GOP Rep. Spencer Bachus Plays Down Sarah Palin Critique
A Republican congressman stepped up to the plate last week, citing Sarah Palin as the reason the GOP didn't gain control of the Senate, but he later downplayed the accusation.
At a meeting in Columbiana, Alabama last Thursday, Rep. Spencer Bachus denounced Palin and the Tea Party candidates she supported, according to the Shelby County Reporter.
"The Senate would be Republican today except for states (in which Palin endorsed candidates) like Christine O'Donnell in Delaware," Bachus said. "Sarah Palin cost us control of the Senate." He went on to concede that Tea Party candidates did fare better in U.S. House races.
Bachus, who is in line to become the chairman of the House Financial Services Committee, went on to comment on the election results in general.
"If you think Republicans are in charge in Washington, you can wipe that thought from your mind. Democrats are in control of the presidency and the Senate," he cautioned.
"The American people don't trust either political party. They simply choose what they think is the lesser of two evils," he said at the same meeting. "The Republican party must prove to people we mean it this time, that we are serious about less government."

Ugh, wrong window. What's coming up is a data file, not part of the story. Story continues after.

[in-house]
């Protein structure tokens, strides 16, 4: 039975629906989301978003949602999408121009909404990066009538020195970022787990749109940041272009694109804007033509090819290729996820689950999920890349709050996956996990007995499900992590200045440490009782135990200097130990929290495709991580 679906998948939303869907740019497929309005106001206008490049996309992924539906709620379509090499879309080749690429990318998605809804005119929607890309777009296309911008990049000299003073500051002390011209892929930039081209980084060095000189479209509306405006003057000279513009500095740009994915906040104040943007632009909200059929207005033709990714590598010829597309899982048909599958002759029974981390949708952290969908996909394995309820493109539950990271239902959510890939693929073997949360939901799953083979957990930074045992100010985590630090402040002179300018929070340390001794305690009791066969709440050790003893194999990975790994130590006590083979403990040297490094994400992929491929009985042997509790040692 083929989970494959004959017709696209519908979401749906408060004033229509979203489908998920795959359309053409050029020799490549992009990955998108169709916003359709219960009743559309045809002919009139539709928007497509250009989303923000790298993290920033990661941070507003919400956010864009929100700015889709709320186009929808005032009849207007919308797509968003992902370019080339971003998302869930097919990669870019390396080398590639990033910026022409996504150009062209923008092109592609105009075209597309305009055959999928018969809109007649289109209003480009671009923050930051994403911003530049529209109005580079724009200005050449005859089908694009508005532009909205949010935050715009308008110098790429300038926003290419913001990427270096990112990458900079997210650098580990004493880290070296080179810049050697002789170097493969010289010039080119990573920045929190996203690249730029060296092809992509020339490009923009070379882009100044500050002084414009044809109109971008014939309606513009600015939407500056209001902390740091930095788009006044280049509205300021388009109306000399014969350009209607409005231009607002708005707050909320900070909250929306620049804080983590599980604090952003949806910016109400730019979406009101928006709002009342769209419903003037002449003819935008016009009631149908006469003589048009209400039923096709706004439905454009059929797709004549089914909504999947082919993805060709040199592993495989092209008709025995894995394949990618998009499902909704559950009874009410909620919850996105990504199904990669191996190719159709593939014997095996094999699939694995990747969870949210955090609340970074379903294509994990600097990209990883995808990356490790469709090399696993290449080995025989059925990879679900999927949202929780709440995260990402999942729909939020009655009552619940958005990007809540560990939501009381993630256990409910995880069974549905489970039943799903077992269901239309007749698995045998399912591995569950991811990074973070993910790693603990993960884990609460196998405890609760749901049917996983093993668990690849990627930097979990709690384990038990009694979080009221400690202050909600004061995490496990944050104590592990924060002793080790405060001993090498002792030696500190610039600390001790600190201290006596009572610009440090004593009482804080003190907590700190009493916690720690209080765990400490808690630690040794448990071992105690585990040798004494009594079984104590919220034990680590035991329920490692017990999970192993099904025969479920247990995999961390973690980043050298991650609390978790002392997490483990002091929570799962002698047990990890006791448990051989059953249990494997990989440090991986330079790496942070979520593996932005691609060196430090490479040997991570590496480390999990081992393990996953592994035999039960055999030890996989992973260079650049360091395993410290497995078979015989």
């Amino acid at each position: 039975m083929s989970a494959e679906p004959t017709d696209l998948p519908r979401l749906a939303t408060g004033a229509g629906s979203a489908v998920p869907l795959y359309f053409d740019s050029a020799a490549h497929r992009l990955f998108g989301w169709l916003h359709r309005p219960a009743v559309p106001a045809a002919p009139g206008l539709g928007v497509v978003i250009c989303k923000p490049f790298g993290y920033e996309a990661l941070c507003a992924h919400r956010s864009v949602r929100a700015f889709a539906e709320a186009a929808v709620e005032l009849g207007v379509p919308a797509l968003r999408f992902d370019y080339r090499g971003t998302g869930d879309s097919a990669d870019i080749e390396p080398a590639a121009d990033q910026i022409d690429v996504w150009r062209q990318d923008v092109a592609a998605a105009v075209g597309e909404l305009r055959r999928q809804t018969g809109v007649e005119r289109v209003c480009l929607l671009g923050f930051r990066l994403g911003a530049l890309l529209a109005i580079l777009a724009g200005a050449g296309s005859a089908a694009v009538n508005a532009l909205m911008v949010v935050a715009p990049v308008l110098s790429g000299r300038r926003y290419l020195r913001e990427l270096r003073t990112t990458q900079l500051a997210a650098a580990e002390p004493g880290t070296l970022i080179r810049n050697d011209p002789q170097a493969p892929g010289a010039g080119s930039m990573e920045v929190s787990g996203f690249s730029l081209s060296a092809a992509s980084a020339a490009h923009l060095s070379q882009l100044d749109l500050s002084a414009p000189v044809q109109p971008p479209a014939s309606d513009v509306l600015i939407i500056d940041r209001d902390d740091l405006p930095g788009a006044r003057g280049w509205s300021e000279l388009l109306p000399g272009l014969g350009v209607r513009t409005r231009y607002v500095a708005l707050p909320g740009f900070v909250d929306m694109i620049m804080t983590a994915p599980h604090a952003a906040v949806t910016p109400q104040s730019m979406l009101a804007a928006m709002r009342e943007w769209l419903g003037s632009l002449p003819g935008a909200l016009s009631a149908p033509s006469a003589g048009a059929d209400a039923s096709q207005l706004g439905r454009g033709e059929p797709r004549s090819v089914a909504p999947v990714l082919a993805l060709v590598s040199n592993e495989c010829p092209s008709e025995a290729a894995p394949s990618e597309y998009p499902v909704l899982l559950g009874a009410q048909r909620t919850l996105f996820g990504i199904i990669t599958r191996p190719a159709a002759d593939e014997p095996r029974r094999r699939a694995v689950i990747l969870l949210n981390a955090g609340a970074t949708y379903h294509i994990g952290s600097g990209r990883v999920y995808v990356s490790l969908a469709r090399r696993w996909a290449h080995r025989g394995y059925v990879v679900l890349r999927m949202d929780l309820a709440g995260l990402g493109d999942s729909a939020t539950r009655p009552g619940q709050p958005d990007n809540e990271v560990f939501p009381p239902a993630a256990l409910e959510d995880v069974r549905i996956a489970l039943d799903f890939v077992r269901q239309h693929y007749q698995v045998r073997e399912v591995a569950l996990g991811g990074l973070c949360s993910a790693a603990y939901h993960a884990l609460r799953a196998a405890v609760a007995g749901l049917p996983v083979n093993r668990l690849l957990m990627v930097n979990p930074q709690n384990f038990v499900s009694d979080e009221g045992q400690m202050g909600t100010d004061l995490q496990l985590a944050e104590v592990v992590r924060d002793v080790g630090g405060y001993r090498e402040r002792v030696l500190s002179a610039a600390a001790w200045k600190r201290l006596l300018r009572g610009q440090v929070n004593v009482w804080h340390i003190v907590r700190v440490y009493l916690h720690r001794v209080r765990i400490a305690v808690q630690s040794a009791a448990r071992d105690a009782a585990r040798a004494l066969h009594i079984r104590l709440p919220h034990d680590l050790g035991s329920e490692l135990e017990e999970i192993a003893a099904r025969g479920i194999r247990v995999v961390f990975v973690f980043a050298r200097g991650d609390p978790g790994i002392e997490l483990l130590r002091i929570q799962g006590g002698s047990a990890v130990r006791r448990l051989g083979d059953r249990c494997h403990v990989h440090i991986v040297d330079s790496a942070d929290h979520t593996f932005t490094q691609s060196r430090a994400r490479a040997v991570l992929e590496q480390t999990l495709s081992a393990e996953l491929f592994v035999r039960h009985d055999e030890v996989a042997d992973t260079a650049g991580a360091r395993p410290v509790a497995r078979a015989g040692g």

He had choice words for the rest of Republicans, and not just Sarah Palin.
"I hope my Republican colleagues have gotten the message this time. Voters want the local county school board to spend their money, not the federal government," Bachus added.
Questioned by the Associated Press Tuesday following his anti-Palin comments, a spokesperson for Bachus, Tim Johnson, downplayed the remark, saying it had been taken out of context.
The argument, according to Johnson, came from the widely held viewpoint that stronger candidates in Delaware and Nevada could have cinched victories for the Republicans. Instead, losses were racked up in both states, by Christine O'Donnell and Sharron Angle, both Palin-backed "Mama Grizzlies."
Johnson added that Rep. Bachus was "extremely complimentary" of both Palin and the Tea Party, according to the AP.
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